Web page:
Every Stone a Story

Article excerpt

Unfortunately, Liam does not mention his fear of heights to anyone until we reach the summit. Perhaps he wasn't aware of it himself, having never been higher than a Dublin barstool. Nor would he necessarily have realized it in the donkey work of slogging the switchbackless track through boulder, scree, and bog. But here at the airy pinnacle of Errigal, at 2,466 feet the highest point in all of County Donegal, with the northwest of Ireland spread out before him from the Poison Glen behind to the grim mass of barrow-crowned Muckish ahead, Liam sits down heavily, sweating profusely. pallid even by Dublin standards. Not even tea can help, brewed from the first-aid thermoses that each of us carry alongside our prophylactic packets of biscuits. Folk remedies thus exhausted, our native guide Linda Woods leads him back down by the hand like a lost child, all the while keeping up a constant stream of cheery chatter to distract him from the unaccustomed immensity of the horizon and the cairn erected to commemorate the climber who died in a storm last year.

This far fringe of the Eurasian landmass is enough to turn anyone's head; if the desolation of rock and bog won't do it, the language will. Wandering on my own a few days later, it takes the first drops of a deluge to stir me from my transfixion in the middle of the country lane, cows staring at me and I staring at the rusty notice on the pole, warning in both English and Irish that "Persons throwing stones at the telegraph will be prosecuted.. A providential lift leaves me in the shelter of the nearest pub, where I drip in front of the turf fire. "Sure it rained as much in the last half hour as it would rain in a week if it rained all day," says an old gent, transfixing me all over again.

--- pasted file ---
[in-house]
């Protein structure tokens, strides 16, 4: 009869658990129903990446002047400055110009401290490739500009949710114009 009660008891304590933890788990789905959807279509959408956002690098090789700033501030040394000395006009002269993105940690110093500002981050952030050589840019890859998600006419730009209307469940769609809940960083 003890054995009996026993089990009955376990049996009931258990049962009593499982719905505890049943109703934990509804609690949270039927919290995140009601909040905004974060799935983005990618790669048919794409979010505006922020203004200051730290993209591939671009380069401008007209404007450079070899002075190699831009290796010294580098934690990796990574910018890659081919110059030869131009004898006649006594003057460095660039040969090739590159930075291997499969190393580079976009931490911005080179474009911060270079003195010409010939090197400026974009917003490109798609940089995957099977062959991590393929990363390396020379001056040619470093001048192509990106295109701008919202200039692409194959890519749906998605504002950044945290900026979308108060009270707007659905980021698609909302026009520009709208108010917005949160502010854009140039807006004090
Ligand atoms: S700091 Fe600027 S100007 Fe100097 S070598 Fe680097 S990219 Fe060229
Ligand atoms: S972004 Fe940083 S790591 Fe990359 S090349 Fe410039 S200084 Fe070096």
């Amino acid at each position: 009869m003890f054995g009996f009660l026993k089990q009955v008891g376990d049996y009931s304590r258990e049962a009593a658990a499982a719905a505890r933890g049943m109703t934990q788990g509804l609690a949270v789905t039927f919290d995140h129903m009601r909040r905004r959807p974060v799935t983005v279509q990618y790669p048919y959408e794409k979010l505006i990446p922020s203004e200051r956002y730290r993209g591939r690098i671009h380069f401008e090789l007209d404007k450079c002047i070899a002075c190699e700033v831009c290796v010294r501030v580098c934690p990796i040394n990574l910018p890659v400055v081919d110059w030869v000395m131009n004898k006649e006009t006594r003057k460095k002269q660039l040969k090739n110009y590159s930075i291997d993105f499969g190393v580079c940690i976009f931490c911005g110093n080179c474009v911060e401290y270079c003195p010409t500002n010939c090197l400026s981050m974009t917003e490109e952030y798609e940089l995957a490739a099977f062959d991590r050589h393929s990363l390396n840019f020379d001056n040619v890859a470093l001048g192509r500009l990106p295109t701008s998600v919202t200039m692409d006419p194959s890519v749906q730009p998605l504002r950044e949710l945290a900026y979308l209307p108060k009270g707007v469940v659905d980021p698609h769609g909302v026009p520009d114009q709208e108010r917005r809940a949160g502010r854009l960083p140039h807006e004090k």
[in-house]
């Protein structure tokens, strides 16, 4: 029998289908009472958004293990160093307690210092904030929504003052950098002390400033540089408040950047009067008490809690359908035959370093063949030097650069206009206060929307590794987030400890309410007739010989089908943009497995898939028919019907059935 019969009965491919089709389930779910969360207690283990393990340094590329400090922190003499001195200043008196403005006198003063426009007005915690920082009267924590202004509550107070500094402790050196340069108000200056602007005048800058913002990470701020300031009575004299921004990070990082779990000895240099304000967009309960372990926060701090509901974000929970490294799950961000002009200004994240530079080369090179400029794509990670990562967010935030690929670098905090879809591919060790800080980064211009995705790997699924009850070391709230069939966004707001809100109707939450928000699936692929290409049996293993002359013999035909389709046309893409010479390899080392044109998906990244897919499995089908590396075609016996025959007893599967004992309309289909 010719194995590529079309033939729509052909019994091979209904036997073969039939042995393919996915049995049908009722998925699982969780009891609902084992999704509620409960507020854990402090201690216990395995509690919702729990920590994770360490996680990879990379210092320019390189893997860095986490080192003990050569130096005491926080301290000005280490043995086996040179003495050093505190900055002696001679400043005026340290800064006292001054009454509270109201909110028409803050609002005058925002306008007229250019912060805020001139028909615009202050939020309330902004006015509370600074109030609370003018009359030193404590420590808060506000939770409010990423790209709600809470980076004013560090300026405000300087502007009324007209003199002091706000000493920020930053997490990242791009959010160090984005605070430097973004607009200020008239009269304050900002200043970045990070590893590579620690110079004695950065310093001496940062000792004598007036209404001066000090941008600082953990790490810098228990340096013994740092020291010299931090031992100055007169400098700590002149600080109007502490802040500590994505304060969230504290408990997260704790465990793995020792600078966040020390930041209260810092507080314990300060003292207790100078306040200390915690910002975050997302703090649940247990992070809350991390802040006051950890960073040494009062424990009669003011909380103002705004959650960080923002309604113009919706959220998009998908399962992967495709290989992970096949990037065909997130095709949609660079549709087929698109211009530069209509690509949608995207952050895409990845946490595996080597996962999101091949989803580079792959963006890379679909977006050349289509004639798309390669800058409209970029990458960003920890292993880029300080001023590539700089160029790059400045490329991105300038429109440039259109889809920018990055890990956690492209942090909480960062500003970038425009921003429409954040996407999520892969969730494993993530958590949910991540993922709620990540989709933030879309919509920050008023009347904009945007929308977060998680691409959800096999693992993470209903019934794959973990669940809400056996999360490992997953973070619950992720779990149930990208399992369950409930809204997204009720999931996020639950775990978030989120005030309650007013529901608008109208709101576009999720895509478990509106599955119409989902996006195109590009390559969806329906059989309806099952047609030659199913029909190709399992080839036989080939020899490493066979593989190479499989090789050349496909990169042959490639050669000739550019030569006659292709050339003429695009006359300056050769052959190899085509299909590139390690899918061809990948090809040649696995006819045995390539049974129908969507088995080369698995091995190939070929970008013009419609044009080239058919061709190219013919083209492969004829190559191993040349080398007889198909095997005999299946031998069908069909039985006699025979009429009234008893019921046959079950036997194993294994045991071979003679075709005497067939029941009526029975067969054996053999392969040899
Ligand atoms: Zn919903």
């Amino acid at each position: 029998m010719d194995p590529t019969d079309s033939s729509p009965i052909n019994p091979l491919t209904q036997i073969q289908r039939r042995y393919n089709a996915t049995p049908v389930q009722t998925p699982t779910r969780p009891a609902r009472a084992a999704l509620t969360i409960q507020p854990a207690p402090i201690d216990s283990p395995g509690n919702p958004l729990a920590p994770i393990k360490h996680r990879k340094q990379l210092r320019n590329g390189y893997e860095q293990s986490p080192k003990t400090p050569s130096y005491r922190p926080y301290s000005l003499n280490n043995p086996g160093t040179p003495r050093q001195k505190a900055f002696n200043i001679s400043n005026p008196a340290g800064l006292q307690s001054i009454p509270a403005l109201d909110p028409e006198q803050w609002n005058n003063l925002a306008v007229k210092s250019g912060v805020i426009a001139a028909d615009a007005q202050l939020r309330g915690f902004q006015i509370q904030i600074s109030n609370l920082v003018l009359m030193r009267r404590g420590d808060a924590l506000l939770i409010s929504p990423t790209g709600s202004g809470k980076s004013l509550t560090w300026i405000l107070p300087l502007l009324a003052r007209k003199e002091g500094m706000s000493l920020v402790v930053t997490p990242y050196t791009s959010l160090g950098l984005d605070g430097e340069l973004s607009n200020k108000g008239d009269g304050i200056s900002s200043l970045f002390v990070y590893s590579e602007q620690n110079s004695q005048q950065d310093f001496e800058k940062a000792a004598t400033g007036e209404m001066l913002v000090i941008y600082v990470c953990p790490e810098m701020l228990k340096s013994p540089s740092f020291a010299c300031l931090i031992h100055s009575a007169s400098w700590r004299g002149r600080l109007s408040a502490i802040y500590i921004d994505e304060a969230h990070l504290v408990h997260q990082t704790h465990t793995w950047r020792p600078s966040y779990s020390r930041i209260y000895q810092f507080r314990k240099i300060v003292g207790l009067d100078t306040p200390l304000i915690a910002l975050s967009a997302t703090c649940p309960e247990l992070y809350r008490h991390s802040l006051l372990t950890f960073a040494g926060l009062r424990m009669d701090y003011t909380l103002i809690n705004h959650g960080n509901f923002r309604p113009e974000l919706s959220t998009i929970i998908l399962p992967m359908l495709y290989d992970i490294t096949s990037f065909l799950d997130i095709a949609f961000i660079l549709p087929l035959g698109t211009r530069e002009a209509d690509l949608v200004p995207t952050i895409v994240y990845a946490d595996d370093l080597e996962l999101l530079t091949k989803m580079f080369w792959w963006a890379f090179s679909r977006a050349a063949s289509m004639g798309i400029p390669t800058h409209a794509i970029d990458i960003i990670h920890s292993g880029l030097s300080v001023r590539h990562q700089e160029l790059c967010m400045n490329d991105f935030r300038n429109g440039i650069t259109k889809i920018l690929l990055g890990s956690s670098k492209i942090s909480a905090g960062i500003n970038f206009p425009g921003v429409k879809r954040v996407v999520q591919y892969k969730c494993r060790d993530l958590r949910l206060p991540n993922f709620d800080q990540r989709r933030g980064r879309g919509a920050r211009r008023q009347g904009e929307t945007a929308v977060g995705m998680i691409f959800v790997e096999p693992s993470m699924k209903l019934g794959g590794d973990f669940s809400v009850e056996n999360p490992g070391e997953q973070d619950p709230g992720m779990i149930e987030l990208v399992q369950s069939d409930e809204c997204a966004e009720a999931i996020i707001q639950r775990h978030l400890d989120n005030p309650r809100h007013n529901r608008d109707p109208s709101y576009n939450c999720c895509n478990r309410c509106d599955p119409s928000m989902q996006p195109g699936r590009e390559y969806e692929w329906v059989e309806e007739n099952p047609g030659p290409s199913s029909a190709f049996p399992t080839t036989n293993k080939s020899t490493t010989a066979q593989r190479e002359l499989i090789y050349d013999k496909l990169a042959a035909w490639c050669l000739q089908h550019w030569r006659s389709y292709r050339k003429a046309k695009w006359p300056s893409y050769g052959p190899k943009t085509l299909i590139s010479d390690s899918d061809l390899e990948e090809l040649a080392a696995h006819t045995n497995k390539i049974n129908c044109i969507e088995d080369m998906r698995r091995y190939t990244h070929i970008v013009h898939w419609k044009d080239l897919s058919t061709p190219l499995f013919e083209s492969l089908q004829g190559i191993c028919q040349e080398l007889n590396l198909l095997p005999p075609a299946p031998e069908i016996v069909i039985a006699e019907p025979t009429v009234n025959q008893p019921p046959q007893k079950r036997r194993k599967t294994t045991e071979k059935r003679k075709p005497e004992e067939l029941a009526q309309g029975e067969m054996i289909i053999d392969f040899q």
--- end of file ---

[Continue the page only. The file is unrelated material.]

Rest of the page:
In Ireland one participates in the landscape not through the New World fantasy of being the first person ever to stand on a particular spot, but through the stories, songs, and poems that infuse the countryside like strong tea. Turning left through the gorse at the obligatory ruined farmhouse, we ascend the 1,700-foot flat-topped massif of Ben Bulben. ("Under bare Ben Bulben's head/In Drumcliff churchyard Yeats is laid.") The rain and hail that assault us by turns are joined by the waters of Ard na Sruhan, a Sisyphean waterfall perpetually blown back on itself as it tries to tumble off the cliff into the lake below. ("Where the wandering water gushes/From the hills above Glen-Car.")

The tale of this landscape flexes between history and fable. On the way to the Blue Stack Mountains, we stop by a ruined castle at Lough Eske. "Did we burn this one?" wonders Liam idly. Then up the Corraber River to Lake Belshade, where a magic cat is said to guard the monks' jewels.

Often the stories are told by ghosts. Remnant stone walls march impossibly high up barren mountainsides, marking the boundaries of desperation in pre-Famine times, when the population was twice what it is now. Collapsed stone cottages are everywhere, marking the shrinking boundaries of rural life. …